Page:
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  • (Applause.)

  • SECRETARY POMPEO: Thank you all.

  • Dobry den.

  • Let me try it that way.

  • How did I do?

  • All right.

  • That's all you're going to suffer of my Czech today.

  • Minister Petricek, Speaker of the Chamber of Deputies Vondracek, Senator Fischer, who

  • I'll be speaking with after my remarks, members of the parliament, and other distinguished

  • guests:

  • Thank you.

  • This is an amazing honor to be with you all today.

  • This has very special meaning to me.

  • Many years agotoo many to speak about – I was a young soldier in Europe stationed

  • not far from here, near Bayreuth.

  • Back then, it was nearly impossible to imagine that an American secretary of state would

  • ever deliver an address in this exquisite city that was, at that time, held captive

  • by communists, or that I'd be the one doing it.

  • I was a young lieutenant.

  • God has been good to us all.

  • This visit is personal for me in another way.

  • My home state of Kansas was a magnet for Czech settlers in the 19th century, from places

  • like Bohemia and Moravia and other parts of this fine country.

  • We have a Pilsen not too far from Wichita, where I live.

  • Their legacy is still alive today in their descendants and Czech festivals held in small

  • towns all across Kansas.

  • Those settlers came to Kansas – I know this history pretty wellthey came for a better

  • life.

  • There was also a familiar, very rich soil, and the coveted freedom that America always

  • promises to its people.

  • And the Czech people know about freedom, too, and it is indeed a great and enduring bond

  • between our two amazing countries.

  • You all know this history well: In 1918, in Pittsburgh, Czechs and Slovaks living in and

  • inspired by the United States signed an agreement laying the foundations for the new democratic

  • state of Czechoslovakia.

  • And yesterday I had the chance to commemorate in Pilsen, 75 years ago, American troops coming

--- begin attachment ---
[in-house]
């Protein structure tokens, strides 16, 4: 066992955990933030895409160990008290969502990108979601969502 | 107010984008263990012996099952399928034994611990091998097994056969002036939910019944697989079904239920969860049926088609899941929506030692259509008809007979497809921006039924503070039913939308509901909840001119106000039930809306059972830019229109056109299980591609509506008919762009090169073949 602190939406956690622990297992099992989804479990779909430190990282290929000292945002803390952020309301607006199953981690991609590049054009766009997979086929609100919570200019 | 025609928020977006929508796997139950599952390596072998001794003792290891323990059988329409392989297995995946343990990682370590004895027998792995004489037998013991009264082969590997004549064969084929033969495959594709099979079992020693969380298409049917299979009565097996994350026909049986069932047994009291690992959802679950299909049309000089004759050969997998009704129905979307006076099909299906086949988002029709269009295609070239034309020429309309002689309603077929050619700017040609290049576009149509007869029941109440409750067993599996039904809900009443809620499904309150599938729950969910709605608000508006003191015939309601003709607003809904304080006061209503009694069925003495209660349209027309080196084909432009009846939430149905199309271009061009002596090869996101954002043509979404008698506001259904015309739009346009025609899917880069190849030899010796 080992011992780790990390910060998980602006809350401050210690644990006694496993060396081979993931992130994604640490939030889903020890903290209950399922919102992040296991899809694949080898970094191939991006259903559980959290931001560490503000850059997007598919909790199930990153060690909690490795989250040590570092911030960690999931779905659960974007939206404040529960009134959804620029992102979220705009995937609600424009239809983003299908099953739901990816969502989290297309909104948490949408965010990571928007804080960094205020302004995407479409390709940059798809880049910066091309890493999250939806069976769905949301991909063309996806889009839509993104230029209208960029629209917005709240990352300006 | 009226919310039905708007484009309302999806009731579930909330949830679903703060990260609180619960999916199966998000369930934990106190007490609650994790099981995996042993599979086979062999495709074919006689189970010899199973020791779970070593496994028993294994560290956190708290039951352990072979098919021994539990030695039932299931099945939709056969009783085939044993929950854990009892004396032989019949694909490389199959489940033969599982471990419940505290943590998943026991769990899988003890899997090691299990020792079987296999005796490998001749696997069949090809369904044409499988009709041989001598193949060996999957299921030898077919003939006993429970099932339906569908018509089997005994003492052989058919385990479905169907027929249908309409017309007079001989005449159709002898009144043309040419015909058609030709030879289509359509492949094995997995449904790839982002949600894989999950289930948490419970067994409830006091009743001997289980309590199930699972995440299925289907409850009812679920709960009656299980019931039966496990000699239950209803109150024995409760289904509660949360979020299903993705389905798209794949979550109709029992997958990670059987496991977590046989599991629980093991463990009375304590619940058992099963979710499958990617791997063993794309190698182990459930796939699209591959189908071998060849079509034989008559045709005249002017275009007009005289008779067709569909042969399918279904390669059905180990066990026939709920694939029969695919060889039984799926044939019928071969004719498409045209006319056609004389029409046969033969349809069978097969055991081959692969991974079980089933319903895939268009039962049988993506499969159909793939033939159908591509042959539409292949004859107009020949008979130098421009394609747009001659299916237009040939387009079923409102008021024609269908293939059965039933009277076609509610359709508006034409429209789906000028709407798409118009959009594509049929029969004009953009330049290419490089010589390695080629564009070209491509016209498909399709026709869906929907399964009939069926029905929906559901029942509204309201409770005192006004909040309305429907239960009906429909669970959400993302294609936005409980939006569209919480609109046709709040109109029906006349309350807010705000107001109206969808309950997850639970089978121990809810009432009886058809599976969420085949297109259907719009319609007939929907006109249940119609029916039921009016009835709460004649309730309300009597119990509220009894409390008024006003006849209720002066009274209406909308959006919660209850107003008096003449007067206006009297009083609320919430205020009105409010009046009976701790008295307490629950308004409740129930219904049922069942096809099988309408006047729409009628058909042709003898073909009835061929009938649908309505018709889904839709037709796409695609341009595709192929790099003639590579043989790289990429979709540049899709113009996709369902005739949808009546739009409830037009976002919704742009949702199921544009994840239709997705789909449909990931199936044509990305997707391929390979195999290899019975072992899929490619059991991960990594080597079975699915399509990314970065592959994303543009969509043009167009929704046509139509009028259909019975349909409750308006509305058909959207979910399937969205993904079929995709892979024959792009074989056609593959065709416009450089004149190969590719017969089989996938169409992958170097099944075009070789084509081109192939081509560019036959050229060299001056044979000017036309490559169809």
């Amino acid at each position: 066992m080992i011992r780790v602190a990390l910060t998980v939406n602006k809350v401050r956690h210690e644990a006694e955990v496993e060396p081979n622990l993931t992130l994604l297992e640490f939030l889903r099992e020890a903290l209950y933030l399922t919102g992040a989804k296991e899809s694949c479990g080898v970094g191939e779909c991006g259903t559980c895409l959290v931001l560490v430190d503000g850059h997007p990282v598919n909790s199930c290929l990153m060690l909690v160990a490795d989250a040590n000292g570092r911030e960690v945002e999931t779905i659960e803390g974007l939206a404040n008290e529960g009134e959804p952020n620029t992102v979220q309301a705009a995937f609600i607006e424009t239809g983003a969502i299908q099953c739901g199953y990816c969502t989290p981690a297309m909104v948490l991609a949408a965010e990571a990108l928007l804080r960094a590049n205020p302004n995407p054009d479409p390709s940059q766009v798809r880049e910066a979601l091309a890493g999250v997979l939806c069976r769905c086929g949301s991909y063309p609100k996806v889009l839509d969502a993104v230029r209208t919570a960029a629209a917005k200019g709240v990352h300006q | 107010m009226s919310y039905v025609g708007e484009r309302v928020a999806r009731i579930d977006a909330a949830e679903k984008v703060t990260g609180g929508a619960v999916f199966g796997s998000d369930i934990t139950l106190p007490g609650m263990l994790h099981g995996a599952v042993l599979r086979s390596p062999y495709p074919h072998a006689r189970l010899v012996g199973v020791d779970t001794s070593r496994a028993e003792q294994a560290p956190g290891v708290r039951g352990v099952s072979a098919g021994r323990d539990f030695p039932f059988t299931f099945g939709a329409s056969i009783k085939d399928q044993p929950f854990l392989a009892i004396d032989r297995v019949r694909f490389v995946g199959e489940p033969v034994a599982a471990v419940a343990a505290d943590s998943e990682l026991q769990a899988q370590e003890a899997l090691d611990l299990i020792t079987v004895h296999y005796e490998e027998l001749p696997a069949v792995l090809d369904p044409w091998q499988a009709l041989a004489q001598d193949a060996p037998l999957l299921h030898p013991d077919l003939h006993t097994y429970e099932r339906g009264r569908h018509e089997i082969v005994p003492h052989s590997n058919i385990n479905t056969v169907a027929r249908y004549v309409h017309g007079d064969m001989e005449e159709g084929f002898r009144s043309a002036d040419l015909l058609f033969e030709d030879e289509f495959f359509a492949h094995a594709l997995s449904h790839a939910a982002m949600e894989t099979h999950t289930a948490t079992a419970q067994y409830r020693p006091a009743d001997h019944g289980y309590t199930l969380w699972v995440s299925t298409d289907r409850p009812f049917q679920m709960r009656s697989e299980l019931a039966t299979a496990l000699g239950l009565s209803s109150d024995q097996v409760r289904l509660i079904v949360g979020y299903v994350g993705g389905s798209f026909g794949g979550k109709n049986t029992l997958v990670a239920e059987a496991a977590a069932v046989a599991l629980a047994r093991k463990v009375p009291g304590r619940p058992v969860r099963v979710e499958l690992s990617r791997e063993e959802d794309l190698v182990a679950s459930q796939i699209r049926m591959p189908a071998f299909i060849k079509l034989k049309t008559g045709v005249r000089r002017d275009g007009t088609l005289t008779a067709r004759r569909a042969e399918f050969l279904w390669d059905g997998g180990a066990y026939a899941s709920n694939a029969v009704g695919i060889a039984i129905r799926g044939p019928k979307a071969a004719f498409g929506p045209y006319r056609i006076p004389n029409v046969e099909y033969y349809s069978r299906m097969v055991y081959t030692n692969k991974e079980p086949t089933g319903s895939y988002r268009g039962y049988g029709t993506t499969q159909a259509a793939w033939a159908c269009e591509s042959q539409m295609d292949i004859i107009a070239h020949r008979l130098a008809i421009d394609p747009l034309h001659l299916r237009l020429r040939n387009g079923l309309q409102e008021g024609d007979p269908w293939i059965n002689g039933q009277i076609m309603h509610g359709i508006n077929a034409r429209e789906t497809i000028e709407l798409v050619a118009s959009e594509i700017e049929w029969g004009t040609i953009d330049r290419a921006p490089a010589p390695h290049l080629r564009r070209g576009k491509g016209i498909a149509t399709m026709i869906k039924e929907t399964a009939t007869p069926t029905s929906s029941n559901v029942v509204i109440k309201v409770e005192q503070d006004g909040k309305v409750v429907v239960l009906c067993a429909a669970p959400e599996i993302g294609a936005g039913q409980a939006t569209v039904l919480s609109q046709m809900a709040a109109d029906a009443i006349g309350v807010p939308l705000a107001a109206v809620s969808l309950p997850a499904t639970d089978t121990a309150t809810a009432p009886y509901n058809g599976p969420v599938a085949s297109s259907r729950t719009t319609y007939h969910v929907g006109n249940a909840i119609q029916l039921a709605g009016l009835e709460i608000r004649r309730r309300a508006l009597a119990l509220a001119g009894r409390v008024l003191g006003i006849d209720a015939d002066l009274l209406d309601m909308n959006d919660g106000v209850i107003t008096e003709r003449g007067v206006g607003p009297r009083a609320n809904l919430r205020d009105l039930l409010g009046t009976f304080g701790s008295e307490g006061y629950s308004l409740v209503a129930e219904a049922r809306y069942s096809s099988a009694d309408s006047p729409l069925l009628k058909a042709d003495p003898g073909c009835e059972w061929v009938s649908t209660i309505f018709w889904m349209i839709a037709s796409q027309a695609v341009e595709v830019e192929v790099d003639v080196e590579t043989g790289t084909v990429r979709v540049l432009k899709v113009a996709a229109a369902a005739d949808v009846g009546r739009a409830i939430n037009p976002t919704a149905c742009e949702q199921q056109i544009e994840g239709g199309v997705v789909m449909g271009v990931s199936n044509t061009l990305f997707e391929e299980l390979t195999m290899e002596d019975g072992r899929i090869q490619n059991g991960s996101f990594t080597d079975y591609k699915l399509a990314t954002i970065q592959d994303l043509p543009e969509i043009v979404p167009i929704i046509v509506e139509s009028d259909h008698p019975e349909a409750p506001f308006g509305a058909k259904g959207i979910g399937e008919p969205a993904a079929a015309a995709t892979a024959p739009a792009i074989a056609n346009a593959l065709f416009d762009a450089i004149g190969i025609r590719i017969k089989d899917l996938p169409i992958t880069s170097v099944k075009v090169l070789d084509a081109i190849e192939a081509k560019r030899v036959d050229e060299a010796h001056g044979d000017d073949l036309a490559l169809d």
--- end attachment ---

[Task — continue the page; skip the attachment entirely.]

• to liberate.

  • And that even during the darkest years of the Soviet occupation, the ties that endured

  • through the American people's hopes and prayers for your country and the broadcasts

  • of Radio Free Europe, they meant we were always there.

  • We were always with you.

  • When the Iron Curtain finally fell, Americans rejoiced in your freedom.

  • And it's only fitting that Radio Free Europe and Radio Liberty moved here in 1995.

  • This missionit's the one that was just spoken aboutis as important today as

  • it has ever been.

  • I was serving in America's House of Representatives, the lower body, in 2014 when we put Vaclav

  • Havel's bust in the U.S. Capitol to mark two and a half decades of the Velvet Revolution.

  • May it always remain there.

  • Thirty years ago, President Havel became the first politician from the former Soviet bloc

  • to come to speak at the joint session of Congress.

  • I went to a handful of them during my time.

  • It's always remarkable, and only the most special leaders are given that opportunity.

  • He said that day, quote, “We are living in very extraordinary times.

  • The human face of the world is changing so rapidly that none of the familiar political

  • speedometers are adequate.”

  • It was, truly, and it was an extraordinary time, an exciting time for this part of the

  • world, as the clouds of communism parted and the rays of freedom burst forth.

  • Central and Eastern Europe rejoined their free brothers and sisters in the West.